Jury selection in LaRosa aggravated murder case complicated by news coverage
Jacob LaRosa is charged with killing Marie Belcastro, 94, in her Niles home
By Ed Runyan
Jury selection in the Jacob LaRosa aggravated murder trial got surprisingly complicated Monday as the first five potential jurors questioned were dismissed, primarily because news media coverage had convinced them of LaRosa’s guilt, they said.
The potential jurors who said they were exposed to news coverage of the case were questioned first. About two-thirds of the roughly 40 people called for the case said they knew something about the case with about 13 saying they didn’t know about it.
Jury selection took longer than expected, and it was not completed by the end of business Monday. It resumes at 9 a.m. today.
Potential jurors in murder cases frequently say they have read or watched news accounts about a case. Many eventually conclude, however, that they could still be fair and impartial.
But many of the potential jurors early-on Monday said LaRosa’s fast arrest in the 2015 case caused them to believe he is guilty.
Some said they also were angry about the case because LaRosa, then 15, now 18, was accused of killing, robbing and attempting to rape an elderly neighbor who he knew. LaRosa is charged with killing Marie Belcastro, 94, of Cherry Street in Niles.
“I remember a child trying to rob an old lady and rape her,” one female potential juror said. Hearing about the woman’s death was “hurtful,” she added.
After Judge W. Wyatt McKay told the woman defendants in criminal cases are innocent until and unless proven guilty in court, she said she “could listen to the facts.”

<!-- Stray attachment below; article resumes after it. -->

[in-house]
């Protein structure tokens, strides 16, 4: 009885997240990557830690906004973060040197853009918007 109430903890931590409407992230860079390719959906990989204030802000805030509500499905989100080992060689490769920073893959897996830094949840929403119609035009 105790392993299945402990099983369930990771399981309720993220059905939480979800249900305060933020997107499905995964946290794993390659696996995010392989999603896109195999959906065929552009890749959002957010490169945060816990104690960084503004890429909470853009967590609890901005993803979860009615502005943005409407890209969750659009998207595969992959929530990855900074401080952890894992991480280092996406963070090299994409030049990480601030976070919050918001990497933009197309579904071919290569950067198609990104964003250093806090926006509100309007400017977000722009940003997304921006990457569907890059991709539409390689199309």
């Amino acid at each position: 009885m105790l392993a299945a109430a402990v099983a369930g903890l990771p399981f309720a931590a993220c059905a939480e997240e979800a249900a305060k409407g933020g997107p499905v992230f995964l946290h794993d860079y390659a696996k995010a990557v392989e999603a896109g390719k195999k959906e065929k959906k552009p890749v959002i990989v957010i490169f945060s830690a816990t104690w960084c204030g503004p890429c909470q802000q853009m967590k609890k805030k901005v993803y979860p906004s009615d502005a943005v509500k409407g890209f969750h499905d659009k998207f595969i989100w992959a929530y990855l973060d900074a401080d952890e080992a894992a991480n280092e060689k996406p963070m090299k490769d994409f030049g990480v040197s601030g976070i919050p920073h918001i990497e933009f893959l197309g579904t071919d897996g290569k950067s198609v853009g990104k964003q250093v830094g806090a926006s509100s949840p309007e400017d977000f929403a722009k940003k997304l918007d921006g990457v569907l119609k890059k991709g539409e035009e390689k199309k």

A short time later, however, she mentioned she had spent three years in prison on a cocaine-possession conviction, which eliminated her from serving on the jury.
A jury-commission official later said felons are not allowed to serve on a jury, and they are usually weeded out before they get to that stage of jury selection.
When another woman was asked if she could set aside her opinions about whether LaRosa is guilty or not, she said, “I don’t know if I could, honestly.” One reason, she acknowledged, was because she was a victim of a sex crime years ago.
A man who said his barber is close to the victim’s family likewise said he wasn’t sure he could be impartial and was dismissed from the case.
But a high percentage of potential jurors questioned later Monday either said they knew little about the case or didn’t hold strong opinions about it.
Once seated, jurors are expected to be taken to the scene of the crime, then return to the courthouse for opening statements from prosecutors and defense attorneys.
Testimony is scheduled to begin after that. The case might not wrap up until early next week, said Chris Becker, assistant county prosecutor.
If convicted, LaRosa could get life in prison without the possibility of parole.